Friday, May 08, 2009

Fun with Gums!


Turns out I need three periodontal procedures; two can be done at the same time, but the third will have to wait until the other two have healed and until my insurance has rolled over. Two involve grafting new gum tissue onto places where it's missing, and one involves snipping gum tissue away from places where pockets between the gum and the tooth have allowed bacteria to collect, resulting in bone loss.

The periodontist was extraordinarily thorough. First he examined every tooth, calling out arcane descriptions to a scribe. "Fickle buckler on the ninth meziodontal tyrannosaurus!" (Okay, obviously I'm not remembering this precisely, but that's more or less what it all sounded like.) Then, after telling me, "This will be the worst part," he probed every millimeter of gum with a sharp instrument. It actually hardly hurt at all, which means he's good at what he does. Then he pondered his notes and drew up a treatment plan, and then he showed me diagrams and charts and explained in exhaustive and dizzying detail -- making notes in handwriting even worse than mine -- the treatment options for each situation. Then he had the scribe hold a magnifying mirror in front of my face, had me open my mouth, and showed me the three places that absolutely must be fixed now, as opposed to many others where the gum integrity's somewhat compromised but where he doesn't expect it to get any worse.

(Having my gums poked with the sharp instrument wasn't the worst part of the exam: looking at my magnified face in a mercilessly brightly lit mirror was the worst part of the exam. Ah, the perils of middle age!)

There's a two-week healing period and I'm leaving town June 10, so we've scheduled the first two procedures for May 18, if I'm not on jury duty. Right now, everything in my life is contingent on whether I'll be on jury duty starting Monday, or possibly the following Monday.

If I'm not on jury duty next week, I'll teach one final class, attend one departmental meeting, and go to two doctor's appointments (including the one with my PCP about allergy/arthritis/asthma issues). If I'm not on jury duty the following week, I'll have the periodontal procedures, and if I'm on jury duty long enough to have to reschedule the periodontal appointment, but not for the entire week, I'll be having lunch with one of my priests. If I'm not on jury duty and do have the periodontal procedures, I may or may not be up to lunch, depending on how my mouth feels.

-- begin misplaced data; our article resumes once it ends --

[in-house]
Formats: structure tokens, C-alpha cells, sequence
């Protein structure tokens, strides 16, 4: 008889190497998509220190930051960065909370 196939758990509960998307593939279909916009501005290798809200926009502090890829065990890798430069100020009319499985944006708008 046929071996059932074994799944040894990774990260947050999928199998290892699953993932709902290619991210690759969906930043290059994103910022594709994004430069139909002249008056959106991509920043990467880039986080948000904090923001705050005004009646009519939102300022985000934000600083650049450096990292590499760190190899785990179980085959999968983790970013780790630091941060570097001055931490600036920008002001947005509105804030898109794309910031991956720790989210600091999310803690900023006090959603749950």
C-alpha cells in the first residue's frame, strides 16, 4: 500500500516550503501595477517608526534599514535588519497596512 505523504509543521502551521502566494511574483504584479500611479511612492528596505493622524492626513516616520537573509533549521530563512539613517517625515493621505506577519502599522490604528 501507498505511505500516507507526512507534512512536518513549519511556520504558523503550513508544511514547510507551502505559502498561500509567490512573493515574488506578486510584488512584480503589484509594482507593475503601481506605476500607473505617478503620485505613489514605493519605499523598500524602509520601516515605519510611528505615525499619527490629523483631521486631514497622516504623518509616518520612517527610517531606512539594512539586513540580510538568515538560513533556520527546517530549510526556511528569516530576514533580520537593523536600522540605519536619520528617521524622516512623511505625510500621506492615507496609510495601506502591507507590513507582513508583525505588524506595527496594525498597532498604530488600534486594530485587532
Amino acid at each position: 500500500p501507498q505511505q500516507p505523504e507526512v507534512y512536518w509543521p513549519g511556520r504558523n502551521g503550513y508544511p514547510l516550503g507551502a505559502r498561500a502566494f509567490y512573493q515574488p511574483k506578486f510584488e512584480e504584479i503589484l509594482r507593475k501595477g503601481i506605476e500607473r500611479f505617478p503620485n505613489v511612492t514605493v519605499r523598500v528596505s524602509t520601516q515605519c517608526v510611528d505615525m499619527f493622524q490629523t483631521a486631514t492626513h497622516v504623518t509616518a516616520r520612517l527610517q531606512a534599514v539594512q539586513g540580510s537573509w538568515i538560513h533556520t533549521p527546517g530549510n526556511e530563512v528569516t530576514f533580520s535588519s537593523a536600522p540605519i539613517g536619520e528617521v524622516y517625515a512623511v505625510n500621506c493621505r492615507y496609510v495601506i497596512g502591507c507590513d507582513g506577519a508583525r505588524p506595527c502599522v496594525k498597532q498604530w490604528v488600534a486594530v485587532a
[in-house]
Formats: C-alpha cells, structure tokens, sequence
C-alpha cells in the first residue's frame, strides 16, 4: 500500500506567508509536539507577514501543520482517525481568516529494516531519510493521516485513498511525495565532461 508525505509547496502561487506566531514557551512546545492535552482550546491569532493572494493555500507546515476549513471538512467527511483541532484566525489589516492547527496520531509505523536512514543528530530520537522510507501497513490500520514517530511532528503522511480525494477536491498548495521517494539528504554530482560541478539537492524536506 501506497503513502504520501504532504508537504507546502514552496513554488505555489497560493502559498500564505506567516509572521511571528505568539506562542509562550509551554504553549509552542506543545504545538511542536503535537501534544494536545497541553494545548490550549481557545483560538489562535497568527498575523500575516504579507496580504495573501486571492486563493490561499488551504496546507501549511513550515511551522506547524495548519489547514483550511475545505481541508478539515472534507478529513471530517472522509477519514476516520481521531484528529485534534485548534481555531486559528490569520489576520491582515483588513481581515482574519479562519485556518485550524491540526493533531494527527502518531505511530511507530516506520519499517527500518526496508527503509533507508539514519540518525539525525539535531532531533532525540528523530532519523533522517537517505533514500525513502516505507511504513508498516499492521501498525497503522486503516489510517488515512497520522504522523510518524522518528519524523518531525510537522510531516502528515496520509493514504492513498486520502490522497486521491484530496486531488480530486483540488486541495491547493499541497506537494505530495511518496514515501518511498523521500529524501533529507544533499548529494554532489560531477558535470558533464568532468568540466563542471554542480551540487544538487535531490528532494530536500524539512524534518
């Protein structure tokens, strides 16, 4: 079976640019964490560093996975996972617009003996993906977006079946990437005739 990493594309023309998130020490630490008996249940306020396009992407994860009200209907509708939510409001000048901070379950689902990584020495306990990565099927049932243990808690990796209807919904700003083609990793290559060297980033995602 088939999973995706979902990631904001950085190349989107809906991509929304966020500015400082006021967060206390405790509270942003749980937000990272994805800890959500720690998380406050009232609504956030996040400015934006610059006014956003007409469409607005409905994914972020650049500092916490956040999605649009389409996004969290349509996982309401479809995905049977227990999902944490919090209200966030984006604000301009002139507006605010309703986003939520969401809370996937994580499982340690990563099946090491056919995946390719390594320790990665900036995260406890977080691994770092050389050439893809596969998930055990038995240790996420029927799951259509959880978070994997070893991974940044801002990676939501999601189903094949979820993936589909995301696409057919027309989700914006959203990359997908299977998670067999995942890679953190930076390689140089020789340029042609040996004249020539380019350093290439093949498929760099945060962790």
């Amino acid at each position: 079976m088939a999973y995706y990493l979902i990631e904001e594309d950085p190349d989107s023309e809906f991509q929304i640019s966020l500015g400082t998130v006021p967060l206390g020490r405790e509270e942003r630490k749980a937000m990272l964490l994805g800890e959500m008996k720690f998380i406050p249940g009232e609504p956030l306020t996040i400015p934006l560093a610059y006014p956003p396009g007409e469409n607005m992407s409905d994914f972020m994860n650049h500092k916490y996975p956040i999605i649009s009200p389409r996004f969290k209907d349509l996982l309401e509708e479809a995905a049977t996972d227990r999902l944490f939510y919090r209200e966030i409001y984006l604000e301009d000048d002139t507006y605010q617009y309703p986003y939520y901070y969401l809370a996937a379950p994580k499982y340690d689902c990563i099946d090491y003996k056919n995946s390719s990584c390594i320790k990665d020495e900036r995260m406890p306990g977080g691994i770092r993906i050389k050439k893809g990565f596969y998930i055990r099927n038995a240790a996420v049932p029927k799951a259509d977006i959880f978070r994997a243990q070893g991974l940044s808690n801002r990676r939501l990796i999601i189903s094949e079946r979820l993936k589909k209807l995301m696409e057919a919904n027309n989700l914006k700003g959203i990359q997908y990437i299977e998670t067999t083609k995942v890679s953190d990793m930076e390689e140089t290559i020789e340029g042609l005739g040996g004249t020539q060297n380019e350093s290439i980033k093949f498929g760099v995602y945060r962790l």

It's all very complicated. I need a flow chart to keep track of my life these days.

My sister had gum grafts some years ago and says they were hideous. My doctor said that the pain level depends on whether the putty he puts over the donor sites stays on or not: if it does, you don't feel anything, but if it comes off, you're very sore (and it can't be replaced).

When I told my sister how thorough he'd been, she snarled, "He probably knows my guy. My guy teaches the damn stuff."

"So does mine. Did you like yours?"

"His job was to inflict pain. How could I like him?"

Of course, I doubt that would be his description of his job. I'd asked my Gum Doc if he likes his job, and he says he loves it, and I said I was glad to hear that, because I'd always heard that dentists were miserable and had high rates of suicide. He said, "That used to be true, but not anymore. We've gotten a lot better at giving shots and handling pain, so people don't hate us anymore." My sister's Gum Doc was back in the dark ages, I guess. I hope his patients are happier now!

Meanwhile, the good news is that we're going to start a new Literature & Medicine discussion group, this one as part of a new program at VA hospitals, next year, and I'll be facilitating it. Yippee! I love Lit & Med, and I feel like I have a connection to the VA through Dad. I met the VA folks over lunch today, and they were all very nice and seemed enthusiastic, so I'm really looking forward to it.

Also, I express-mailed a Mother's Day card to Mom today. I'd already sent her a small gift, which she received today and seems to like. I'm terrible about mailing cards on time, though, and one of the things I regret about Dad's time in Reno is how holidays went by the wayside. He was in the hospital on Thanksgiving, and Gary and I were out of town on Christmas, because my father-in-law's funeral had been just a few days before. We meant to have a belated Christmas celebration with Dad and Fran when we got back, but it never happened. Dad said he didn't mind, but I minded. I've always loved Christmas.

So, anyway, I'm doing whatever I can to observe holidays on time with Mom, so I won't have those regrets with her when the time comes. The postal clerk who waited on me understood completely, even though $17.50 postage for a greeting card seems a bit extreme. "This is my first Mother's Day without my mother," she said, and we shared stories about our parents. I told her about Dad, and she told me about her Mom, who died very suddenly, in apparently perfect health and on vacation, at the age of 76. We agreed that there are much worse ways to go, and that we both think about our dead parents every day.

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